Guest Post: Motoring in the Bavarian Forest

It’s easy to get away for a quick break these days and be completely independent, and especially with economy car hire being so affordable across Europe you can hit the open road in any exotic terrain of your choice. Why opt for Epping Forest when you can take a car deep into the fabled and romantic forests of Germany, no less?

The great and meandering River Danube between Passau and Regensburg forms the southern border of the Bavarian Forest (Bayerischer Wald), which is not on the regular tourist itineraries so it makes a perfect destination for anyone looking for a change of scene along with a spot of glamour.

This region of thick forests and majestic waterfalls is still largely off the beaten track, and the reason for this seems to be the proximity of the Alps. In any other country the landscape here would be a hallowed attraction, but with such a famous neighbour close by the crowds tend to bypass its less publicised natural wonders.

German holidaymakers who recognise its great appeal are the main tourists here, and they’re probably happy to keep it like that. But nevertheless a few knowledgeable foreign visitors such as ourselves will be made to feel most welcome when we put up at the local gasthaus of an evening. There are plenty of these dotted around the region, and it’s usually not necessary to book in advance, which is again ideal for the adventurous motorist who relishes the freedom afforded by a proper road trip in sparsely populated terrain.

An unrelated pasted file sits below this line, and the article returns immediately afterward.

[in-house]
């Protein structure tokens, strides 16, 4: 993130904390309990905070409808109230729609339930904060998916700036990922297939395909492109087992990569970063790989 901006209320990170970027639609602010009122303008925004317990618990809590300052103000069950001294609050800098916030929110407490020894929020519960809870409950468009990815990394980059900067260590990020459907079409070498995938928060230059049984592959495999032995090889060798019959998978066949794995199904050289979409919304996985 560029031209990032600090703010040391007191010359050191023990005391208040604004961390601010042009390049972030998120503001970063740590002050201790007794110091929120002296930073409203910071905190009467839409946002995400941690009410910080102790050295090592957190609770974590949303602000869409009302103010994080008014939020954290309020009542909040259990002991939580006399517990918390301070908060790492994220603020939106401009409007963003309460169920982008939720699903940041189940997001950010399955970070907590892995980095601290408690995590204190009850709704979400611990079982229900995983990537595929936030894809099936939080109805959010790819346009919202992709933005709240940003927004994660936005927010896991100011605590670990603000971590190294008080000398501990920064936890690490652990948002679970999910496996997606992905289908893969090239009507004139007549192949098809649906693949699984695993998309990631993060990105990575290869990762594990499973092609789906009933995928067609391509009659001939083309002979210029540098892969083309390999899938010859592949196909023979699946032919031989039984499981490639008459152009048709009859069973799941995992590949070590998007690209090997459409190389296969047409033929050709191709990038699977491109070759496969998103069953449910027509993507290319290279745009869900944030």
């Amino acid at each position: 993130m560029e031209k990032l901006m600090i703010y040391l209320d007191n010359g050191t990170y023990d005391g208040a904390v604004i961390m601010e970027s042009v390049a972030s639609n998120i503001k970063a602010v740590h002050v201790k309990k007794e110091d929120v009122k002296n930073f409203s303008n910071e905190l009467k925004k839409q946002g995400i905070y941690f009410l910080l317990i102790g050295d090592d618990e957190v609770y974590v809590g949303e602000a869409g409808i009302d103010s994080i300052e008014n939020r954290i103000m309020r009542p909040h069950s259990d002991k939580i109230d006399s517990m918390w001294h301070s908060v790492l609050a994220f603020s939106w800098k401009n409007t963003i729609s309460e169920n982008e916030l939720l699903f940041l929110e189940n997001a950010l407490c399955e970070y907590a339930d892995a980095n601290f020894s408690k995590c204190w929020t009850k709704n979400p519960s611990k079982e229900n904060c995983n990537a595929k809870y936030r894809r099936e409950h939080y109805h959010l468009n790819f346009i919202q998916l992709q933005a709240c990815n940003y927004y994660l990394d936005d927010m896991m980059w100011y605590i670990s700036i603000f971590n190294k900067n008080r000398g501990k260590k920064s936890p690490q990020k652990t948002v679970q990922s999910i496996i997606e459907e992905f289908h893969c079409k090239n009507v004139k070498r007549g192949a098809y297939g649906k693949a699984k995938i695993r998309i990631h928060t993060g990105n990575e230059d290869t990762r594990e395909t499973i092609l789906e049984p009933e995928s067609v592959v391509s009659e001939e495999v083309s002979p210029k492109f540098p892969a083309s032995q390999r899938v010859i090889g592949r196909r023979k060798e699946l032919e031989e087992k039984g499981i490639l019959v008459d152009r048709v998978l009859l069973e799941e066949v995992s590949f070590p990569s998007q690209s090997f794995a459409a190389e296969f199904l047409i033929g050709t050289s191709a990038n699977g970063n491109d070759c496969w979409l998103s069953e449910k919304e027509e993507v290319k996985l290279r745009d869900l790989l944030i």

The small town of Zwiesel is typical of the interesting settlements you’ll come across during a trip through the Bavarian Forest region. Take the main road from Regensburg to Deggendorf and then the B11 via Regen and you’ll find yourself in one of Europe’s capitals of glass manufacture. The town is located just a few kilometres from the Czech Republic, and in common with that country the soil here is rich in ingredients needed to make glass. Bohemian glass may be more famous, but glass from Zweisel is equally fine and glass production has been going on here despite the drawing of the border.

There are tours of the glass workshops which should certainly not be missed, and you can watch the glass as it is blown, cut and painted with the distinctive floral designs which are typical of the town.

There are also glassworks at Ambiente and Barwurzerei Hieke nearby, although the products manufactured here have a more rustic quality. While being given a tour you’ll be offered a glass or two of the local Barwurz which is distilled from local herbs and is the signature drink of the Bavarian Forest region.

The Bavarian Forest National Park is a natural wonder that can be found further north on the roads from Zwiesel to Frauenau and Grafenau. Here you can view wild boar, European bison, bears and many other indigenous but endangered animals from the safety of your car, and take expert guided tours.

A hire car is just the thing for exploring the cultural and natural gems of the fabulous Bavarian Forest, one of Germany’s lesser-known treasures.

David Elliott is a freelance writer who loves to travel, especially in Europe and Turkey. He’s spent most of his adult life in a state of restless excitement but recently decided to settle in North London. He gets away whenever he can to immerse himself in foreign cultures and lap up the history of great cities.  Written in conjunction with


  1. Kat E. says:

    Germany sounds wonderful! I would love to visit someday. I’ve heard the landscape looks a lot like BC, and I’d like to check that out for myself 😉

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